What Is Necrotizing Fasciitis (Flesh-Eating Bacteria) And How Can You Protect Yourself While Traveling?

16 October 2018 |

Traveling in a foreign country without health insurance coverage is a significant risk. Medical bills can cost thousands of dollars for the uninsured. You must prepare for the unexpected maladies that may ruin your holiday. One of the more misunderstood infections that can happen is necrotizing fasciitis or flesh-eating bacteria.

Necrotizing Fasciitis

Flesh-Eating Bacteria

A severe infection of the skin, Necrotizing fasciitis destroys tissue in your skin, muscles, and subcutaneous tissue. Commonly recognized as flesh-eating bacteria, necrotizing fasciitis is part of the infections within the group A Streptococcus. Although this bacterial skin infection is rare in healthy people, it is possible to get the infection from a minor cut. It is essential to see a healthcare provider immediately if you experience the symptoms of necrotizing fasciitis. One in four people who contract necrotizing fasciitis die from it. Your risk for contracting the disease is higher if:

  • You have a weak immune system
  • Have chronic health problems
  • Have cuts in your skin
  • You recently had chickenpox
  • You use steroids

Causes

Necrotizing fasciitis is a product of group A Streptococcus bacteria. This bacteria is well-known for causing strep throat. Other types of bacteria, including staphylococcus and others, have also been known to cause the disorder. It is not unusual to never know where the infection begins.  Bacteria that cause necrotizing fasciitis enters the body following surgery or injury. There are other possible routes of entry including:

  • Minor cuts
  • Insect bits
  • Abrasions

Practically anyone is susceptible to necrotizing fasciitis. An underlying illness that deteriorates the immune system may also increase the risk of necrotizing fasciitis. Studies suggest there may also be a link between the use of nonsteroidal anti-inflammatory medications (NSAIDs) during varicella infections.

Symptoms

The symptoms of necrotizing fasciitis begin within hours of an injury and include intense pain and tenderness over the infected area. The symptoms include the following either alone or in combination with each other:

  • A steadily increasing pain in the field of a cut, abrasion, or skin opening.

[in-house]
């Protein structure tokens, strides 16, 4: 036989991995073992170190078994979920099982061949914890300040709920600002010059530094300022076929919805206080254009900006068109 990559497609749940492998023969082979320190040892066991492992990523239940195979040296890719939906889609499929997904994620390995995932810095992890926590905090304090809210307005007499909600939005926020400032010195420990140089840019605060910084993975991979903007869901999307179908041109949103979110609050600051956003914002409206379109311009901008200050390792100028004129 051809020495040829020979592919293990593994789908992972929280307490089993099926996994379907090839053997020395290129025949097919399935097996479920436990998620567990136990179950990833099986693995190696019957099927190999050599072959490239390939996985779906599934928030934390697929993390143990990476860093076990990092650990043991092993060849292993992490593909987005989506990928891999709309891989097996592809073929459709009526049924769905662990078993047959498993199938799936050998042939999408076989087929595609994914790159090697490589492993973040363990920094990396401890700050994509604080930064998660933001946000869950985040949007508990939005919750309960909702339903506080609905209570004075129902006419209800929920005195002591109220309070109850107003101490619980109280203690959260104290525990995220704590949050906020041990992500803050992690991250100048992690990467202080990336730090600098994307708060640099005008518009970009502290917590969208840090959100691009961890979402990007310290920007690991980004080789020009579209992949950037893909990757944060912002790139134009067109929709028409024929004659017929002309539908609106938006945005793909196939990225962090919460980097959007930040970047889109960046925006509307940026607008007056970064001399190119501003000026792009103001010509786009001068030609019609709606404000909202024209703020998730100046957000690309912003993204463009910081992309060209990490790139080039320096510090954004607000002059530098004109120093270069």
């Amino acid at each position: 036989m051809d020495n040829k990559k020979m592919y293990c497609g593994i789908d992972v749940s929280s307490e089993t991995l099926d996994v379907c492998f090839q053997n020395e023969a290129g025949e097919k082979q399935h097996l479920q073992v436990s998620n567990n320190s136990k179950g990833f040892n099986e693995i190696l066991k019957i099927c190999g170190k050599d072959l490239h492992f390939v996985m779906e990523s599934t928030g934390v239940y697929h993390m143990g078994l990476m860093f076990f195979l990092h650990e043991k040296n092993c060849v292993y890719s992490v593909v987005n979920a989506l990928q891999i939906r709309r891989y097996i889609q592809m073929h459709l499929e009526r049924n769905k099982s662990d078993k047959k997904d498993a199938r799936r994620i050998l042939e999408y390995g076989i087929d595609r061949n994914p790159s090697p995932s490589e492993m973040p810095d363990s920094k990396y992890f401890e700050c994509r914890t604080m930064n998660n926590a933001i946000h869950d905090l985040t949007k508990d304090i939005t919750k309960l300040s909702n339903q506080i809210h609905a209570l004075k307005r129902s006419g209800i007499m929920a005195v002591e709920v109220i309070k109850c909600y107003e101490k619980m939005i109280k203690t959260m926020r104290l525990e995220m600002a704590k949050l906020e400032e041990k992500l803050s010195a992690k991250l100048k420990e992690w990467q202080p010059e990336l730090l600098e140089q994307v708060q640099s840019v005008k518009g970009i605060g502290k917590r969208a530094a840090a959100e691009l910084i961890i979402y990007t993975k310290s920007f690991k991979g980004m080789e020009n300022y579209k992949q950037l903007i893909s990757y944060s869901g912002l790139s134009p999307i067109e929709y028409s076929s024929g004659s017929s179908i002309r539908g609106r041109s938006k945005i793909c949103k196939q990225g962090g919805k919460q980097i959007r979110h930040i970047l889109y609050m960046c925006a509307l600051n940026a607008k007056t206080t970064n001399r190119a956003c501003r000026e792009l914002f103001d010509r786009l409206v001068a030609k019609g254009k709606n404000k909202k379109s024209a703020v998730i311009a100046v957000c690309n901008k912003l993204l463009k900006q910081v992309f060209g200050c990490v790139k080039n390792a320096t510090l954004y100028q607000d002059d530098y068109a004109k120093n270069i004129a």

• The pain is more intense than what a minor cut would typically involve.
  • Redness and warmth around the wound.
  • Flu-like symptoms including diarrhea, nausea, fever, dizziness, weakness, and general malaise.

As the infection continues, more symptoms will appear around three to four days later including swelling, violet-colored marks, and discoloration of the wound. If left untreated, critical symptoms including blood pressure drop, toxic shock, and unconsciousness will appear.

Diagnosis

Necrotizing fasciitis is rare and difficult to diagnose. Early on, the disease presents as common cellulitis. A proper diagnosis is difficult because there is no lab test or imaging that can conclusively rule out necrotizing fasciitis. The diagnosis is a clinical one with validation obtained with surgical exploration. It is imperative that early consultation with a surgeon for definitive diagnosis and possible surgical debridement is part of the treatment plan. Lab tests can suggest but not confirm necrotizing fasciitis.

Treatment

A quick diagnosis is essential for treatment. Intravenous (IV) antibiotics and surgical intervention to remove dead tissue are crucial to the treatment of necrotizing fasciitis. Antibiotics frequently are not able to penetrate infected tissue, making surgical removal of dead tissue the primary treatment for the disease. The particular medicine depends on what bacteria is involved. Though controversial for the treatment of necrotizing fasciitis, hyperbaric oxygen therapy, and IV immunoglobulin are a consideration for treatment. The treatment of necrotizing fasciitis may also include the following methods:

  • IV therapy
  • Surgery to remove dead tissue
  • Medications to raise blood pressure
  • Amputation of affected limbs
  • Cardiac monitoring
  • Blood transfusions

Prevention

Although necrotizing fasciitis is rare, it is essential to take steps for the prevention of necrotizing fasciitis. Prevention may include:

  • Wash your hands multiple times per day to prevent infection.
  • Keep cuts, burns, and scrapes, or bites on the body clean.
  • If you have indications of infection such as pain, redness, swelling, or fever, contact your healthcare provider immediately.
  • Avoid spending time in hot tubs and swimming pools with an open
  • Avoid lakes, rivers, and beaches during closures for high bacterial levels, sewage spills, or harmful algae blooms.

Traveling?

If you are traveling abroad and contract necrotizing fasciitis, please remember that visitors insurance will cover treatment. A visitors insurance plan is a temporary plan to provide medical coverage for emergency and non-emergency care. It is a great way to protect yourself while traveling abroad. Typically, after you meet your deductible, a comprehensive visitor insurance plan will pay a set percentage level up to a certain amount, then 100% up to the chosen policy maximum. Depending on your coverage type, a plan may include coverage for expenses associated with doctor visits, surgical treatments, emergency medical evacuation, and accidental death and dismemberment (AD&D).

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